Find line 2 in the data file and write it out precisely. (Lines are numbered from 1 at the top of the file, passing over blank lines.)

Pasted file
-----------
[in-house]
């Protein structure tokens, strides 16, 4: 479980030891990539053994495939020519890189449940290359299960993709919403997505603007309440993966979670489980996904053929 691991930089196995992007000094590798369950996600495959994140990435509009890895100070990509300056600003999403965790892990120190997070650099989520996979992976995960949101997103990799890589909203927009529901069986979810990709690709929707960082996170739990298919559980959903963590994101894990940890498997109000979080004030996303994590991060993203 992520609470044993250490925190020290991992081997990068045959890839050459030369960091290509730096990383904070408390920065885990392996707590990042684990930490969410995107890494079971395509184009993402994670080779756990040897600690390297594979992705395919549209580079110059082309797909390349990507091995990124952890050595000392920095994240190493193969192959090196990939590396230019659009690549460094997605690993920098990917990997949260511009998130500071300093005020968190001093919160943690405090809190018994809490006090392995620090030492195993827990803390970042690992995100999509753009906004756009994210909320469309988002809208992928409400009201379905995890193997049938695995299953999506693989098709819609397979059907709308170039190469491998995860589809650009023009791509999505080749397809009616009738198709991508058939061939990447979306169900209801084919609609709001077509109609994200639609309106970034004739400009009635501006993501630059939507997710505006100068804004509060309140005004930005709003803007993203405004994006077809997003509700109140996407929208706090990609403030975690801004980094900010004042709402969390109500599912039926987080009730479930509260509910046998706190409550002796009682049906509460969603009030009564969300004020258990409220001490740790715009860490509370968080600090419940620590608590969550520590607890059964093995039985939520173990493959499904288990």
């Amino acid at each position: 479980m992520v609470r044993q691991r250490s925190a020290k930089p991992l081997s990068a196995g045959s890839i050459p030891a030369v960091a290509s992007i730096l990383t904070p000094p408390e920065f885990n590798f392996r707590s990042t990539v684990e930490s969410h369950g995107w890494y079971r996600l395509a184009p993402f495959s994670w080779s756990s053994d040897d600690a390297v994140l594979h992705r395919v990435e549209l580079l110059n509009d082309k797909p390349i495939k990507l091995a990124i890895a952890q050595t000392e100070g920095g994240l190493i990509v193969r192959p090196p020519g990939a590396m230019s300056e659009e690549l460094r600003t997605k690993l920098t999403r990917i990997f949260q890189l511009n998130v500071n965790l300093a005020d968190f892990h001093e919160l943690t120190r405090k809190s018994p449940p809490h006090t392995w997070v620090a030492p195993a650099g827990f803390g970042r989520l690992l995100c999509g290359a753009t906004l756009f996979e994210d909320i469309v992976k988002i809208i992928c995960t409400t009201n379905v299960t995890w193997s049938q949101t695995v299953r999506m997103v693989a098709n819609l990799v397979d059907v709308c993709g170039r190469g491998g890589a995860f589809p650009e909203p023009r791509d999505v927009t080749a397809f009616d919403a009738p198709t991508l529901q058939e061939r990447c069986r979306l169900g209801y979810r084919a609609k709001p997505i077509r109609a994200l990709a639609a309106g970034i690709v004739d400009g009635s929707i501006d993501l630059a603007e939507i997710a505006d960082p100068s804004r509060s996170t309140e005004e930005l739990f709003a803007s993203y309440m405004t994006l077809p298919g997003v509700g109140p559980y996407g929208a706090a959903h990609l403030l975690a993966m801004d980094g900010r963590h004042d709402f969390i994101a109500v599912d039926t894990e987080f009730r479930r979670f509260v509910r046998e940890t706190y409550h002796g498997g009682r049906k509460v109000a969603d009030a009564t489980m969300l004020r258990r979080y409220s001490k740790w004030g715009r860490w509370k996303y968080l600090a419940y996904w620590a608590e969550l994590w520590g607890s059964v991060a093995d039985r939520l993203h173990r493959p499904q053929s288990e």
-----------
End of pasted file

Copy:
């Protein structure tokens, strides 16, 4: 479980030891990539053994495939020519890189449940290359299960993709919403997505603007309440993966979670489980996904053929 691991930089196995992007000094590798369950996600495959994140990435509009890895100070990509300056600003999403965790892990120190997070650099989520996979992976995960949101997103990799890589909203927009529901069986979810990709690709929707960082996170739990298919559980959903963590994101894990940890498997109000979080004030996303994590991060993203 992520609470044993250490925190020290991992081997990068045959890839050459030369960091290509730096990383904070408390920065885990392996707590990042684990930490969410995107890494079971395509184009993402994670080779756990040897600690390297594979992705395919549209580079110059082309797909390349990507091995990124952890050595000392920095994240190493193969192959090196990939590396230019659009690549460094997605690993920098990917990997949260511009998130500071300093005020968190001093919160943690405090809190018994809490006090392995620090030492195993827990803390970042690992995100999509753009906004756009994210909320469309988002809208992928409400009201379905995890193997049938695995299953999506693989098709819609397979059907709308170039190469491998995860589809650009023009791509999505080749397809009616009738198709991508058939061939990447979306169900209801084919609609709001077509109609994200639609309106970034004739400009009635501006993501630059939507997710505006100068804004509060309140005004930005709003803007993203405004994006077809997003509700109140996407929208706090990609403030975690801004980094900010004042709402969390109500599912039926987080009730479930509260509910046998706190409550002796009682049906509460969603009030009564969300004020258990409220001490740790715009860490509370968080600090419940620590608590969550520590607890059964093995039985939520173990493959499904288990």